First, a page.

The name Havendind belongs to the early history of Britain, it's origins lie with the Anglo-Saxons
. It is a product of their having lived in the village of Haffenden in the south-eastern counties of Kent
, around Canterbury, Cranbrook, Homewood, and Smarden, around Wadhurst in the county of Sussex.
Early Origins of the Havendind family
The surname Havendind was first found in Kent
where they held a family seat
as Lords of the manor at Tenterden and Smarden and at Halden Bugglesden in the north part of Boresile borough. The exact locality of the ancient domain remains obscure.
Early History of the Havendind family
This web page shows only a small excerpt of our Havendind research.Another 165 words (12 lines of text) are included under the topic Early Havendind History in all our PDF Extended History products and printed products wherever possible.
Havendind Spelling Variations
Until the dictionary, an invention of only the last few hundred
years, the English language lacked any comprehensive system of spelling rules. Consequently, spelling variations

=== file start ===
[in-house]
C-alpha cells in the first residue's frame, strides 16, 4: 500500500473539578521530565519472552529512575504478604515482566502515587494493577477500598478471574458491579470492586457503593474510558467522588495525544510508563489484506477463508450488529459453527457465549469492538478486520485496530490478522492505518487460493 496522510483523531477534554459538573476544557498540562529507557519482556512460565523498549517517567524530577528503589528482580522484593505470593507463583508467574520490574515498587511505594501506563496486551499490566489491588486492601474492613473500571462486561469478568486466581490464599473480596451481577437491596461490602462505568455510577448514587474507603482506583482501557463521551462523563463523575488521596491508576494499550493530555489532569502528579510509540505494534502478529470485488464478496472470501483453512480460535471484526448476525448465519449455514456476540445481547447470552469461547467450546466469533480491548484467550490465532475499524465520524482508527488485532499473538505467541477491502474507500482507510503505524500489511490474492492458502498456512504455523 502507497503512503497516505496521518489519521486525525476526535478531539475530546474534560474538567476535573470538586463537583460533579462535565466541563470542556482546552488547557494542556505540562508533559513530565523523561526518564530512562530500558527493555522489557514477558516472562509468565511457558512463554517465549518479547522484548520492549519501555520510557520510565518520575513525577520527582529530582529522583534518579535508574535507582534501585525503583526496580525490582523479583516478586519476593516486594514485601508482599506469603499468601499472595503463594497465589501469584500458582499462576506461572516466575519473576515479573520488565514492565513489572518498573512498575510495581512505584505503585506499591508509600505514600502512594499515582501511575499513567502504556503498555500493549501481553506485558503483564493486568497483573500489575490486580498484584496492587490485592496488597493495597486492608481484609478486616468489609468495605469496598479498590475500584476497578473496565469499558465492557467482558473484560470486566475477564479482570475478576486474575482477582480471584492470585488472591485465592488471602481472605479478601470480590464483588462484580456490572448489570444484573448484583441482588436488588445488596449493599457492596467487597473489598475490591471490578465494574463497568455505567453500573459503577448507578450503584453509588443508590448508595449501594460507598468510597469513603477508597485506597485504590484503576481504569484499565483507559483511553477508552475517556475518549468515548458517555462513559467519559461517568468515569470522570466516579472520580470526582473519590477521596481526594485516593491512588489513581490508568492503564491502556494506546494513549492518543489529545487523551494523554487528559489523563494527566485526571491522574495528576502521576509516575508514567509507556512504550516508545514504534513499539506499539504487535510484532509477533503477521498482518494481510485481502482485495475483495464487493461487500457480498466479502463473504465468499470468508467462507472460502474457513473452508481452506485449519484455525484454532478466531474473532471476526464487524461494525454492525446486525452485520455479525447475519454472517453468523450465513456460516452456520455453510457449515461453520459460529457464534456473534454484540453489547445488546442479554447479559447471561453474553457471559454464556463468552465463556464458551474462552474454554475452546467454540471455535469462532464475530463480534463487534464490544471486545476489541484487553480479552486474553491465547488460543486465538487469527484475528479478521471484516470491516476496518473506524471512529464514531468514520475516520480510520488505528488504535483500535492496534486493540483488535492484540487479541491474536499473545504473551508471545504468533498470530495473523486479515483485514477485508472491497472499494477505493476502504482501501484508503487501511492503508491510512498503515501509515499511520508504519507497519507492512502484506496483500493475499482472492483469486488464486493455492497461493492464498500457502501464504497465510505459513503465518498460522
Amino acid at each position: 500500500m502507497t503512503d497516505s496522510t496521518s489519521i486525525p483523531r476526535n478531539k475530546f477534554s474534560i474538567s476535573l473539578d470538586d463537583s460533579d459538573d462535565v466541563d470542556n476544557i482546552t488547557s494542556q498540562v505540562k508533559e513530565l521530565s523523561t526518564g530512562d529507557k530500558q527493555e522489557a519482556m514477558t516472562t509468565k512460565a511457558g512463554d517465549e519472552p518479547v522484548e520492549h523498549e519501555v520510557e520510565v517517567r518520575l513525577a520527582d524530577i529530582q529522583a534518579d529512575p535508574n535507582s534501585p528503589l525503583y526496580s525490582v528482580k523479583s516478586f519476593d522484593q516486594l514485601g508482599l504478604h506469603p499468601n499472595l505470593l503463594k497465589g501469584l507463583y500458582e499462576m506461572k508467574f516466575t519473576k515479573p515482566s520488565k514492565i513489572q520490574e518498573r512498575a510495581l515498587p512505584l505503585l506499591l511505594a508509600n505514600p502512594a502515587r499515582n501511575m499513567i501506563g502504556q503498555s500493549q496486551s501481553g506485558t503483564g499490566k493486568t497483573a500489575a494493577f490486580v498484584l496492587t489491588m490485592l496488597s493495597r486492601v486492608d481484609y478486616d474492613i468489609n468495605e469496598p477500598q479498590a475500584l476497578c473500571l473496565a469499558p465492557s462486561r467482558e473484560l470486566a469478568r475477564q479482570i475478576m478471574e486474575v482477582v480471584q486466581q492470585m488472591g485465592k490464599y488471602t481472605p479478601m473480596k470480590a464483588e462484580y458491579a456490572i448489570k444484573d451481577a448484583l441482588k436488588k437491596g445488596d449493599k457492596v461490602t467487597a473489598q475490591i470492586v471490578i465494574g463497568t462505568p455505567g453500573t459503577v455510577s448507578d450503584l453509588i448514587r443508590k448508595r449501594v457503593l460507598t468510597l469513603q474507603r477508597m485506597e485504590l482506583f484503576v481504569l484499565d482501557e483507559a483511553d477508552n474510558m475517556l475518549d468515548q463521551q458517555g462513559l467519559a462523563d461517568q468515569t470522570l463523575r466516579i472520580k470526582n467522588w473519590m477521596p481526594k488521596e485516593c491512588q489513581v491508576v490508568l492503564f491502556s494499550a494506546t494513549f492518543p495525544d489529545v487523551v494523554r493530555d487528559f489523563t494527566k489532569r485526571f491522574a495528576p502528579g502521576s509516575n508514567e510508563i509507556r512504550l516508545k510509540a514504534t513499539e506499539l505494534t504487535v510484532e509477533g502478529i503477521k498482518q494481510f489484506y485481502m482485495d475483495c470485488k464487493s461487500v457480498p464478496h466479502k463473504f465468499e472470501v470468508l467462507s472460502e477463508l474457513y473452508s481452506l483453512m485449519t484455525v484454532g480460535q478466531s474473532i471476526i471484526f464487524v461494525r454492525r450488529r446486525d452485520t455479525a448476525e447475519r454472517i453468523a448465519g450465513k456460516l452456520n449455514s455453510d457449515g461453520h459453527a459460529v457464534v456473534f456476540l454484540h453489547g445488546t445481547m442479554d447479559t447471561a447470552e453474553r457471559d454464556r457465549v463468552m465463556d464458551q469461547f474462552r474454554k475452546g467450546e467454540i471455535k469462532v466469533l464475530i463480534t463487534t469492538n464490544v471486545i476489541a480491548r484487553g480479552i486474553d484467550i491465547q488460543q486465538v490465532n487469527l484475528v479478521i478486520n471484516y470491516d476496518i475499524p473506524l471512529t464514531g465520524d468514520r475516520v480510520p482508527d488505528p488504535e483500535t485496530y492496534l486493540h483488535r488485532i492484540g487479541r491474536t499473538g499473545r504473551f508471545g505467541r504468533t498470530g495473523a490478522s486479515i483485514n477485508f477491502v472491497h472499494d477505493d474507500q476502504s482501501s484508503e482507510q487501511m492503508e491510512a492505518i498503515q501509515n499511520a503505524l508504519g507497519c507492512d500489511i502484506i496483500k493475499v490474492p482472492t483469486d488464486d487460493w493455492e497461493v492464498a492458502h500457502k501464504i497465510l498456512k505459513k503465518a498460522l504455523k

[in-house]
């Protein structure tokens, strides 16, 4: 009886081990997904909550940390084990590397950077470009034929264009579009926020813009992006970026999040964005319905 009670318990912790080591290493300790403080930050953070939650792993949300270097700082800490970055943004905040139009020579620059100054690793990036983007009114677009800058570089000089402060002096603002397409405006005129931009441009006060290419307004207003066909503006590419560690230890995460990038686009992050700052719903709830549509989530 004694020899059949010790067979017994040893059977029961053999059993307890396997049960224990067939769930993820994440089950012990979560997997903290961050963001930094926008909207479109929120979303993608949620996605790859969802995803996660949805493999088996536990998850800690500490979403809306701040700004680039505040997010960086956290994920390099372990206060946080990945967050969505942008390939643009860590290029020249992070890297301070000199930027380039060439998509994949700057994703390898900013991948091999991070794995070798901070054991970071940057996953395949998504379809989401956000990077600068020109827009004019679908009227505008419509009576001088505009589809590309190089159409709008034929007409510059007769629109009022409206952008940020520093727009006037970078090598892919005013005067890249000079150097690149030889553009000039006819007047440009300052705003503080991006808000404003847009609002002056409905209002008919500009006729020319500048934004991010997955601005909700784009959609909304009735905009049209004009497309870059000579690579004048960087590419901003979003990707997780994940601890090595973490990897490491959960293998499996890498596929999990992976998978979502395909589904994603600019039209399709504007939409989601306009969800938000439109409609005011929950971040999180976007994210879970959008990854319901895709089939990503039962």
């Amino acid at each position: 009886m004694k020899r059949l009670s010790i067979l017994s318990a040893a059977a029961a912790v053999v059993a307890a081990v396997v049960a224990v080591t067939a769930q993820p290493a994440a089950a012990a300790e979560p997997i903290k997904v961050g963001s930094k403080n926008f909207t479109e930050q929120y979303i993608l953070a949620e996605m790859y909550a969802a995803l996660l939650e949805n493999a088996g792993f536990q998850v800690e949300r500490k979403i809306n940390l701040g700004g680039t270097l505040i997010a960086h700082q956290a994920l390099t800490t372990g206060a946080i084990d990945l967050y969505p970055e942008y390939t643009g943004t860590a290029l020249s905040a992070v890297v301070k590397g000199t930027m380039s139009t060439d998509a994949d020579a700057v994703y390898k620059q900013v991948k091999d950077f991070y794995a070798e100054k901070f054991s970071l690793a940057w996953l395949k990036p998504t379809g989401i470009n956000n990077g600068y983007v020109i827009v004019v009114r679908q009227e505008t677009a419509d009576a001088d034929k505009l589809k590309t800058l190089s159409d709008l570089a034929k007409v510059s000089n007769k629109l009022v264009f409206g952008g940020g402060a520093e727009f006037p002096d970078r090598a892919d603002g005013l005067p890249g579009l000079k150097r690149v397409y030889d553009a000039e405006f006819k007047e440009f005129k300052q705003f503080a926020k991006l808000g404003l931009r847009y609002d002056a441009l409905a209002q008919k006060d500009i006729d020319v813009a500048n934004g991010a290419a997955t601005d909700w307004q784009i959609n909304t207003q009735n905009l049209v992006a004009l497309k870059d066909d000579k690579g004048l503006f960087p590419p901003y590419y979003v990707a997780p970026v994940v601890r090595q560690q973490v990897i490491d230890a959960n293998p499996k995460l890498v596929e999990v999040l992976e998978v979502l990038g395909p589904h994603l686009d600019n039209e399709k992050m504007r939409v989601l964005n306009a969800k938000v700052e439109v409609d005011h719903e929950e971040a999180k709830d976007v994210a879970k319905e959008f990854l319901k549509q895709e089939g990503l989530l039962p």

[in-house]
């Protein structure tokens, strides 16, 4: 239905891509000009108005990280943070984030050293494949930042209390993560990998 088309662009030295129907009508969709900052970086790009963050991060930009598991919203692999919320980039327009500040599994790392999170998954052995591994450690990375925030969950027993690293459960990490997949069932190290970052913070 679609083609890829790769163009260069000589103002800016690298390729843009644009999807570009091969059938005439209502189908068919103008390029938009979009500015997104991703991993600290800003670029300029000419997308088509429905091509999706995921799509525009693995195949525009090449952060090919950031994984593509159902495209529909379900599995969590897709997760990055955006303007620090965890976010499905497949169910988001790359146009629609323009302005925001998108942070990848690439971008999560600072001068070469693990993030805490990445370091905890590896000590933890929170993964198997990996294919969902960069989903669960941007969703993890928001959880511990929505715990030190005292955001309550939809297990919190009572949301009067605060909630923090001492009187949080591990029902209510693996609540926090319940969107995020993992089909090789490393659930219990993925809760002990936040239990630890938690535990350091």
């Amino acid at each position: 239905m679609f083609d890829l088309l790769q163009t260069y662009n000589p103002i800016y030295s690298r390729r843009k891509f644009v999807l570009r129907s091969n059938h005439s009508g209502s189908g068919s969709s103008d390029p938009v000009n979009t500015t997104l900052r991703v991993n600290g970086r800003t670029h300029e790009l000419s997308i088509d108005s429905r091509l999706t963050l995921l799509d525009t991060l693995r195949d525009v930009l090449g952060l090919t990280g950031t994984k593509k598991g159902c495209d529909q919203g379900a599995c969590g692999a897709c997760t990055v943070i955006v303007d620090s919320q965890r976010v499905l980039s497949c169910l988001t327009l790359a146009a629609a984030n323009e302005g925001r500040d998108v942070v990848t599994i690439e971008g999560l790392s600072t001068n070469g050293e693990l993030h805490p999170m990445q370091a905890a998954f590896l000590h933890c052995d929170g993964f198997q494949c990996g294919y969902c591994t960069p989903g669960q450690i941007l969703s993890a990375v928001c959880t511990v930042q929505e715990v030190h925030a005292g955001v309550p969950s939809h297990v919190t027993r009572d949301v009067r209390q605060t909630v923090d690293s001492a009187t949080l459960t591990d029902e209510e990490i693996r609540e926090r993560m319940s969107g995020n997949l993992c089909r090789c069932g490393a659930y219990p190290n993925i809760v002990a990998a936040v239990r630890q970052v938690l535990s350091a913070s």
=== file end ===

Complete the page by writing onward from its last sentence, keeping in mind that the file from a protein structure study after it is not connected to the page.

in names are frequently found in early Anglo-Saxon
and later Anglo-Norman documents. One person's name was often spelled several different ways over a lifetime. The recorded variations of Havendind include Hafenden, Haffenden, Havenden and others.
Early Notables of the Havendind family (pre 1700)
More information is included under the topic Early Havendind Notables in all our PDF Extended History products
and printed products wherever possible.
Migration of the Havendind family to the New World and Oceana
Thousands of English families boarded ships sailing to the New World in the hope of escaping the unrest found in England
at this time. Although the search for opportunity and freedom from persecution abroad took the lives of many because of the cramped conditions and unsanitary nature of the vessels, the opportunity perceived in the growing colonies of North America beckoned. Many of the settlers who survived the journey went on to make important contributions to the transplanted cultures of their adopted countries. The Havendind were among these contributors, for they have been located in early North American records: John Havenden who landed in North America in 1750.